Implicit Differentiation

1. Motivating Example. Recall a circle consists of the points $(x,y)$ satisfying
(1)$x^{2}+y^{2}=1$.
Question: how do we construct the line tangent to a point on the circle?

This problem really boils down to “How do we take the derivative of Equation (1)?” Since this is the meat of the matter, lets study this problem.

What we can try to do is differentiate everything in (1) with respect to $x$. So we get:
(2)$\displaystyle \frac{\mathrm{d}}{\mathrm{d}x} (x^{2}+y^{2})=\frac{\mathrm{d}1}{\mathrm{d}x}=0$.
The right hand side vanishes (i.e., it’s zero), and the left hand side is a bit of trouble. We can use linearity
(3)$\displaystyle \frac{\mathrm{d}}{\mathrm{d}x} (x^{2}+y^{2})=\frac{\mathrm{d}}{\mathrm{d}x}(x^{2})+\frac{\mathrm{d}}{\mathrm{d}x}(y^{2})$.
We could then use the chain rule
(4)$\displaystyle \frac{\mathrm{d}}{\mathrm{d}x}(x^{2})+\frac{\mathrm{d}}{\mathrm{d}x}(y^{2}) = 2x + \frac{\mathrm{d}y}{\mathrm{d}x}\frac{\mathrm{d}}{\mathrm{d}y}(y^{2})$.
Then evaluate the derivative to obtain
(5)$\displaystyle \frac{\mathrm{d}}{\mathrm{d}x} (x^{2}+y^{2})=2x+2y\frac{\mathrm{d}y}{\mathrm{d}x}=0$.
Simple algebraic manipulations give us
(6)$\displaystyle \frac{-x}{y}=\frac{\mathrm{d}y}{\mathrm{d}x}$.
So differentiating everything with respect to $x$ produces the desired result, after some elementary manipulation.

This technique (differentiate everything, then do some cleaning up) is precisely what people call “Implicit Differentiation”. It relies on the chain rule in a critical way!

Example. Consider the expression
$\displaystyle (x+y)^{n}=x^{n}+nx^{n-1}y+\dots+y^{n}$
What is its derivative with respect to $x$? We see that
$\displaystyle \frac{\mathrm{d}}{\mathrm{d}x}(x+y)^{n}=n(x+y)^{n-1}\frac{\mathrm{d}(x+y)}{\mathrm{d}x}$
Great…what now? Well, how about use linearity to write
$\displaystyle \frac{\mathrm{d}(x+y)}{\mathrm{d}x}=\frac{\mathrm{d}x}{\mathrm{d}x}+\frac{\mathrm{d}y}{\mathrm{d}x}=1+\frac{\mathrm{d}y}{\mathrm{d}x}$
This works by the chain rule. Then we plug this back in, obtaining
$\displaystyle \frac{\mathrm{d}}{\mathrm{d}x}(x+y)^{n}=n(x+y)^{n-1}\left(1+\frac{\mathrm{d}y}{\mathrm{d}x}\right)$
for the derivative.

Example (Power Rule Plus Plus). We had discussed the power rule for integer exponents. That is, $x^{n}$ for $n = 0, \pm1, \pm2$, etc. What if we try differentiating $x^{q}$ where $q=m/n$ is a rational number?

Lets write
(7)$\displaystyle y^{n}=x^{m}\quad\mbox{or}\quad y=x^{m/n}$
Now lets take its derivative. Before we didn’t know what to do, but NOW we have implicit differentiation! So we can differentiate everything with respect to $x$ getting:
(8)$\displaystyle \frac{\mathrm{d}}{\mathrm{d}x}y^{n}=\frac{\mathrm{d}}{\mathrm{d}x}x^{m}=mx^{m-1}$
Implicit differentiation enables us to compute the left hand side as
(9)$\displaystyle \frac{\mathrm{d}}{\mathrm{d}x}y^{n}=\frac{\mathrm{d}y}{\mathrm{d}x}\frac{\mathrm{d}}{\mathrm{d}y}y^{n}=ny^{n-1}\frac{\mathrm{d}y}{\mathrm{d}x}$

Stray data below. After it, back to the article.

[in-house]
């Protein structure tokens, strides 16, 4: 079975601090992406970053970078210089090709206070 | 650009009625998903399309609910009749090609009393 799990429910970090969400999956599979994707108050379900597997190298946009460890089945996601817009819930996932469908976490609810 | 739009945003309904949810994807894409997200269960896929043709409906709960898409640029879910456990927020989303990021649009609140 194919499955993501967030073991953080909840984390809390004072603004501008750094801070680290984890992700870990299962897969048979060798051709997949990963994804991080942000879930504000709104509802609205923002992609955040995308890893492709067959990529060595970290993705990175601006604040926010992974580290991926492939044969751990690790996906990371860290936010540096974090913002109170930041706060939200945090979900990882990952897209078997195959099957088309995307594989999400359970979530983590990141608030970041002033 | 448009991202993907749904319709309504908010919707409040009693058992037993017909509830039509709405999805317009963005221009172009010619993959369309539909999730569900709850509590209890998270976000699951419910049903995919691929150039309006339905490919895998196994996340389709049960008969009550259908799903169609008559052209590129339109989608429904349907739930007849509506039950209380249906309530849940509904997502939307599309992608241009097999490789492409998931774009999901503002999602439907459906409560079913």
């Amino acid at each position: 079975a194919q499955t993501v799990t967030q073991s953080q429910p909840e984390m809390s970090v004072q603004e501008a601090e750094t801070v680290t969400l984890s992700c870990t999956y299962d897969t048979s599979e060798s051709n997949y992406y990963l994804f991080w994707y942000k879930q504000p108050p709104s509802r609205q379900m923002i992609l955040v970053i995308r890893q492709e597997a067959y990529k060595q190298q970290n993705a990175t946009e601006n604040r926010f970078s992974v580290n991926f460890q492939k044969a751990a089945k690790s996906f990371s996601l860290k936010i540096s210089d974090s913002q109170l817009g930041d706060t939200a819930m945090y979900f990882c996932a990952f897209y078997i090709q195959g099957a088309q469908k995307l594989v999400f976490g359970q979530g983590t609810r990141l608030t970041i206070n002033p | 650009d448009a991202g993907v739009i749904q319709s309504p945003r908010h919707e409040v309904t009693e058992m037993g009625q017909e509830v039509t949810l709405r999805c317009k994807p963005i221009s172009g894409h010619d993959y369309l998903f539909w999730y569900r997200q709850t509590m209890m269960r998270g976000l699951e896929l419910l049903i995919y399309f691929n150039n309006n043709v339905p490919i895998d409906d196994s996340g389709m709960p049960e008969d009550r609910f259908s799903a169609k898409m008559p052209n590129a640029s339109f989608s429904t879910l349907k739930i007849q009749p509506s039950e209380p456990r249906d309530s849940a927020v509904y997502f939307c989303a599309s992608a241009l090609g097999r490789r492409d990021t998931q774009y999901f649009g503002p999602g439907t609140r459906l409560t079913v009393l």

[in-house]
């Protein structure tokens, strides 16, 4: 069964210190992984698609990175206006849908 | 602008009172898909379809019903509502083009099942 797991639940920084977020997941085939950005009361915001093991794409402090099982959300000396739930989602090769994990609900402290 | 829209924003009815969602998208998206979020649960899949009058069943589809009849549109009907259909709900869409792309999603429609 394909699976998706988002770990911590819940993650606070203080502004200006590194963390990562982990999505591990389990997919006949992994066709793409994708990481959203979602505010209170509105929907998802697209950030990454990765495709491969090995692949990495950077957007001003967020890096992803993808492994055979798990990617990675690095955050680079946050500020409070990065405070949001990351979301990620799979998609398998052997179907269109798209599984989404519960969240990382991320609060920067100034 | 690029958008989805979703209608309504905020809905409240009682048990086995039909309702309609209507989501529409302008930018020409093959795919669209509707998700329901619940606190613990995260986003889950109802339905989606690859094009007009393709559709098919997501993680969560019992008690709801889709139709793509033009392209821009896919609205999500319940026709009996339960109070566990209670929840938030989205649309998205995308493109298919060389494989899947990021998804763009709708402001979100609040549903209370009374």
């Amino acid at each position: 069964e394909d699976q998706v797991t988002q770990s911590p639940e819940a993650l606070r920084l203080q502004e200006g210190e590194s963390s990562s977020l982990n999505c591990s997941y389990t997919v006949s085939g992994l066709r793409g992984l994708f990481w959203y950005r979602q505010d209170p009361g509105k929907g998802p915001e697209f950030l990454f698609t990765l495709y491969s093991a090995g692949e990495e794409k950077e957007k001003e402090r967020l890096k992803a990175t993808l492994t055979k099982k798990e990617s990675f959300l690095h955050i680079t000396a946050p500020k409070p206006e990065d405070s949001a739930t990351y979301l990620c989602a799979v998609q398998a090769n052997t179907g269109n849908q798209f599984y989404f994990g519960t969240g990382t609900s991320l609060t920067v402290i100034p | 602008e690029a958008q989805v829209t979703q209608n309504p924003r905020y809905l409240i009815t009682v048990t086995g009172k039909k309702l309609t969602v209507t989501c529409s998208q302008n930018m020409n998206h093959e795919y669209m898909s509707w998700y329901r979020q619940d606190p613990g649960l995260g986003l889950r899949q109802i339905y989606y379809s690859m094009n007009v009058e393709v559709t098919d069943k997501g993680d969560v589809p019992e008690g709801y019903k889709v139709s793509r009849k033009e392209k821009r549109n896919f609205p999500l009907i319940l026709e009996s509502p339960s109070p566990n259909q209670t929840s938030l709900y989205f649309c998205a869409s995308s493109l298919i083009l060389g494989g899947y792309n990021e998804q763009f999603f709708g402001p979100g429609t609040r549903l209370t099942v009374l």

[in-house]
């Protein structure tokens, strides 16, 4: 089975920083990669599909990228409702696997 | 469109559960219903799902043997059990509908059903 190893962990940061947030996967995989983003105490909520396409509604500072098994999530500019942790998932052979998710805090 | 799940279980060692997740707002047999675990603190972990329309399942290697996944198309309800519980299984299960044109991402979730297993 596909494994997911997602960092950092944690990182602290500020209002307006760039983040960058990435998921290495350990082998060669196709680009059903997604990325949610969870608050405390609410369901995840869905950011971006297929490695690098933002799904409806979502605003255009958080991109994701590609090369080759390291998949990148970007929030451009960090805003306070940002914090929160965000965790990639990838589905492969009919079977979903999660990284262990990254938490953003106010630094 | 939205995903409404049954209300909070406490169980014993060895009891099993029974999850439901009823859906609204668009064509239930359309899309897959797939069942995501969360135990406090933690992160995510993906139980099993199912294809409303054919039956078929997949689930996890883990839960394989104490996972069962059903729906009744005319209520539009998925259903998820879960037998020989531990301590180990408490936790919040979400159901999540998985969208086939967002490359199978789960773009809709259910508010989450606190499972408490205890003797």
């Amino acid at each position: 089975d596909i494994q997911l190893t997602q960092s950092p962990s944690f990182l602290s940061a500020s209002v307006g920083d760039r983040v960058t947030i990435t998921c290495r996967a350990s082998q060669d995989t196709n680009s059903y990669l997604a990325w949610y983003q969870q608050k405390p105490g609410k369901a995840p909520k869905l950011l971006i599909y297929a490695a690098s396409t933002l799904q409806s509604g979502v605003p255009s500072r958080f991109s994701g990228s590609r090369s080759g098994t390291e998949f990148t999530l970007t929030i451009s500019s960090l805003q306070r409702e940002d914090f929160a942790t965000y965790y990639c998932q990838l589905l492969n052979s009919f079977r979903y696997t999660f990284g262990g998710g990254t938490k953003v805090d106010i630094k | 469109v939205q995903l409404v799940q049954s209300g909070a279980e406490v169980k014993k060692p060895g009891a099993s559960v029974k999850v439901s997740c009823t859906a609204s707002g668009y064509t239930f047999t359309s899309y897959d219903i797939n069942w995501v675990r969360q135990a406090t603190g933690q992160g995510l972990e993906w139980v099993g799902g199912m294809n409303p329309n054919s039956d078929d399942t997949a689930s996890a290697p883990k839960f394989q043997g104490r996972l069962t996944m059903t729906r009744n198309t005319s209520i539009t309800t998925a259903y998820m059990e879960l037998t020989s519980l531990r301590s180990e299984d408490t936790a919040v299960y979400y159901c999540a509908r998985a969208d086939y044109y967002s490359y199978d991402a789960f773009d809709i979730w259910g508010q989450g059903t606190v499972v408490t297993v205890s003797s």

We plug this back in:
(10)$\displaystyle \frac{\mathrm{d}}{\mathrm{d}x}y^{n}=ny^{n-1}\frac{\mathrm{d}y}{\mathrm{d}x} =mx^{m-1}$
Divide through by $ny^{n-1}$ and we obtain
(11)$\displaystyle \frac{\mathrm{d}y}{\mathrm{d}x} =\frac{mx^{m-1}}{ny^{n-1}}=\frac{mx^{m-1}}{n(x^{m/n})^{n-1}}$
Now we just do some algebra to deduce
(12)$\displaystyle \frac{\mathrm{d}y}{\mathrm{d}x} =\frac{m}{n}x^{m-1-(n-1)(m/n)}$
Lets observe the exponent simplifies to
(13)$\displaystyle m-1-(n-1)(m/n) = m-1-n(m/n)+(m/n) = (m/n)-1$
Thus we can find
(14)$\displaystyle \frac{\mathrm{d}y}{\mathrm{d}x} =\frac{m}{n}x^{(m/n)-1}$
This could only be done through the chain rule and implicit differentiation!

Reiterating this example: if $q$ is a rational number, then
(15)$\displaystyle \frac{\mathrm{d}x^{q}}{\mathrm{d}x} =qx^{q-1}$
This is the power rule extended to rational powers.

Lets give the reader some exercises to solidify their command of this technique.

Exercise 1 (Kampyle of Eudoxus). Consider the curve $x^4=x^2+y^2$, called the Kampyle of Eudoxus. Suppose $(x_{0},y_{0})$ lies on the curve. What is the tangent line to the Kampyle of Eudoxus at $(x_{0},y_{0})$?

Exercise 2. Consider the Lemniscate of Bernoulli, which in Cartesian coordinates is $(x^2 + y^2)^2 = 2a^2 (x^2 - y^2)\,$; find the tangent line passing through the point $(x_0,y_0)$.

Exercise 3. The Tschinhausen cubic is a curve $y^{2}=x^{3}+3x^{2}$. Find the tangent line passing through the point $(x_0,y_0)$.

Exercise 4. Consider $\displaystyle xy=\cos(x-y)$. What is $\mathrm{d}y/\mathrm{d}x$?

Exercise 5. Recall a circle is defined by $x^{2}+y^{2}=1$. Calculate
$\displaystyle f(x,y)=\frac{\mathrm{d}^{2}y}{\mathrm{d}x^{2}}$
When will $f(x,y)>0$ and when will $f(x,y)<0$. [Hint: $f(x,y)$ should be rewritten so it depends only on $y$.]

Exercise 6. Given the equation
$\displaystyle y = x + x\mathrm{e}^{y}$
find $\mathrm{d}y/\mathrm{d}x$. [From Math.SE]